In 2020, in the midst of Covid, author Donna Barba Higuera was still practicing as an eye doctor, an essential worker on the road when few ventured from their homes. A public radio listener, she was fascinated by a segment featuring a scientist working on drones in the shapes of birds. “I’ve had a weird mind since I was a kid. I cannot go through a day without hearing something and coming up with an idea. Because I write middle grade, I pictured different forms of bird drones. Then this character came to mind, this boy, and I had my start.”

The result is her forthcoming middle grade science fiction novel Alebrijes, due out October 3 from Levine Querido, the cover of which is revealed here. It’s her third book with LQ, and her second sci-fi title. The first, The Last Cuentista, won the Newbery Medal and the Pura Belpré Award. The setting, senior editor Nick Thomas told PW, “is a world completely destroyed, most of it in ashes. The book is about what happens to the few humans survive. What do they turn into?”

A brother’s devotion to his younger sister propels the story, which takes place in an oppressive, class-divided society in which they’re on the lowest rungs. “Thirteen-year-old Leandro always feels small, but he’s the caretaker for his sister Gabi,” Higuera said. “They live in Pocatel, in a society that banishes people for lying, cheating, stealing.” One day in the marketplace, Gabi sneaks a single strawberry from a fruit stand, and Leandro snatches it from her, knowing what will happen if she is caught. “Banishment is a sure death, yet Leandro takes the fall to protect Gabi.”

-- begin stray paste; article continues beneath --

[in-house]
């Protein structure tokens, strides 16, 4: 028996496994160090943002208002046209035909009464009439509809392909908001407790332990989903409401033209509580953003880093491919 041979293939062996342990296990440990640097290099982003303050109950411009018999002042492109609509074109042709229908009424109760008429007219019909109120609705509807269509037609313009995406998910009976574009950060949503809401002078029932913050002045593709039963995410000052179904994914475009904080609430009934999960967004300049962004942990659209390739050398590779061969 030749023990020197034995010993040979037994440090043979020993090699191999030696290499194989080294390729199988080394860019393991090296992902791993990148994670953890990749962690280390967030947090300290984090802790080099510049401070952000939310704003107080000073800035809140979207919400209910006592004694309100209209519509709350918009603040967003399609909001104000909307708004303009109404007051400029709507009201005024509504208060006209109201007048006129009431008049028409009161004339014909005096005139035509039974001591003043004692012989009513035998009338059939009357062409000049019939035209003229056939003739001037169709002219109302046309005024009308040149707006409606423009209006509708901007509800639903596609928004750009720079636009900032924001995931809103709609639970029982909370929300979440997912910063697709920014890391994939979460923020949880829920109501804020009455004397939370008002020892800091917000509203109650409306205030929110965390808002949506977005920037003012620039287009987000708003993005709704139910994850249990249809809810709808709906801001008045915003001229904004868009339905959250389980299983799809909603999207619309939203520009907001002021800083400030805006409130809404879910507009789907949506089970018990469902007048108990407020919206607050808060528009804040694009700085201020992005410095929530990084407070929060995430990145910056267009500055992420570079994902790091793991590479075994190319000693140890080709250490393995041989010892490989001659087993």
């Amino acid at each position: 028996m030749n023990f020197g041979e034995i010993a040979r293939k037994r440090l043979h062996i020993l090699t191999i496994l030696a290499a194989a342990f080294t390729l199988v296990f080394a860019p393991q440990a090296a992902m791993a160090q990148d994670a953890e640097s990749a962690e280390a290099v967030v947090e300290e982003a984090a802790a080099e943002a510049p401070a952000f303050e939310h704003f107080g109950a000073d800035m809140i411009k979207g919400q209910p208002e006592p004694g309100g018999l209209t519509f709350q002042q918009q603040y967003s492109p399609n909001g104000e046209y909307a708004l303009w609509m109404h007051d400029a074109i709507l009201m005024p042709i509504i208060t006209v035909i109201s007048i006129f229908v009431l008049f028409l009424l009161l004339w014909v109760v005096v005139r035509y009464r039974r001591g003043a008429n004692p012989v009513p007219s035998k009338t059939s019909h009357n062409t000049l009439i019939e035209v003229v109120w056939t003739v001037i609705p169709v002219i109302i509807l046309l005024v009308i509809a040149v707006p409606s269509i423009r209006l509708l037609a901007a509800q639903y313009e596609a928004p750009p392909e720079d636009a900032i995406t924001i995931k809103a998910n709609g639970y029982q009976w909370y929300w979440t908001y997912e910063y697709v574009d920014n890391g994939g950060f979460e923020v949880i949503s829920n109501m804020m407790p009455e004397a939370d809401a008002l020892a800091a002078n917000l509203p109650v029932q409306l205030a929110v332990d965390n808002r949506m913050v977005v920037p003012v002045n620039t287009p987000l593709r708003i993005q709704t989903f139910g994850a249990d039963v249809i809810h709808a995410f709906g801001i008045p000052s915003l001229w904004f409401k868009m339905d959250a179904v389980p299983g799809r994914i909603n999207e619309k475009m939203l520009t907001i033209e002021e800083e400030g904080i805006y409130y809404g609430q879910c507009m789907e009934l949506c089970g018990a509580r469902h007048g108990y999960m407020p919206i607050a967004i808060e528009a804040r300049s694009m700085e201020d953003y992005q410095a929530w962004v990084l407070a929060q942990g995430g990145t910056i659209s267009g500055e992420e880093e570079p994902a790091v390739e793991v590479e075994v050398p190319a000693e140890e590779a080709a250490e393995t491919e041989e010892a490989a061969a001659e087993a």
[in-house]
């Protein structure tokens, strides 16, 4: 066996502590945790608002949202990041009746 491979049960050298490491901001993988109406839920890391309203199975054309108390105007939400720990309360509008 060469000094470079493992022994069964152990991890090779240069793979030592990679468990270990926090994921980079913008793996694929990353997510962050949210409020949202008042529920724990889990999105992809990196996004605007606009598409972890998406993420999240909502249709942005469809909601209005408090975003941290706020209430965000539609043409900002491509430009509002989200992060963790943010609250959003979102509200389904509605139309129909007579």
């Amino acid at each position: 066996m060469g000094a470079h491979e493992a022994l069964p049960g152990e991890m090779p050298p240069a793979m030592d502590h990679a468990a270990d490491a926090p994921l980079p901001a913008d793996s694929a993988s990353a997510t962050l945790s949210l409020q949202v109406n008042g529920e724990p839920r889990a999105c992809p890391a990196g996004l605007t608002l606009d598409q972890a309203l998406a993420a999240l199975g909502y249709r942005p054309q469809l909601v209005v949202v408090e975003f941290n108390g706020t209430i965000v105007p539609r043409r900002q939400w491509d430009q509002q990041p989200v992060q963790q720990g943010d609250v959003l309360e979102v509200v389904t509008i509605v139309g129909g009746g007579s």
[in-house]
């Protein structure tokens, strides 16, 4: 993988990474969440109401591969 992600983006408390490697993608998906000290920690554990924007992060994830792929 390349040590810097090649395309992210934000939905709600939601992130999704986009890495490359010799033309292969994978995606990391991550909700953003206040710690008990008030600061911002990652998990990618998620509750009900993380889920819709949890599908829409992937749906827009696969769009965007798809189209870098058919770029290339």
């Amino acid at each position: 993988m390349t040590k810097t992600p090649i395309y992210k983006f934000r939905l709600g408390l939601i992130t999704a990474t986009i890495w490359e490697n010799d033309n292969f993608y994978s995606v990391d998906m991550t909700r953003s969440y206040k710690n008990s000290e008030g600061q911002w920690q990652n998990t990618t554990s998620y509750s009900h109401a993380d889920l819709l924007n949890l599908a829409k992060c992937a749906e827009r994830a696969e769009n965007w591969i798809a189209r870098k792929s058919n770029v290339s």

The Pocatel Valley, ruled by the Pocatelan Regime, is not the children’s home. They are Cascabel orphans, formerly members of the Cascabeles, a group of human survivors who foraged and hunted in the San Joaquin Valley for generations. Crossing a ridge and descending into another valley, they were surprised to find other humans and even more stunned to be captured. Corralled in a primitive tent encampment, they work the fields of the Pocatelans who, despite living comfortably in stone houses, are also tightly controlled. “It’s a world with parallels to our own,” Thomas said, “in terms of migration, scant resources, and two different groups, the one in power controlling who gets those resources.”

Leandro intends to survive long enough to get Gabi out of Pocatel and escape to the lives they led before. But the Valley is home to giant wyrms kept at bay by a massive and deep Trench that encircles the city. When Leandro is caught and condemned to banishment, he expects he’ll be cast out to cross the Trench and the Valley, a journey no one survives. But because he’s still a child, banishment takes on a different form. Spoiler alert: “Leandro doesn’t spend the whole story in his own human body,” Thomas revealed to PW, “so the book asks some really intriguing questions about what it means to be human: to be in these bodies, to be a good person, to survive.”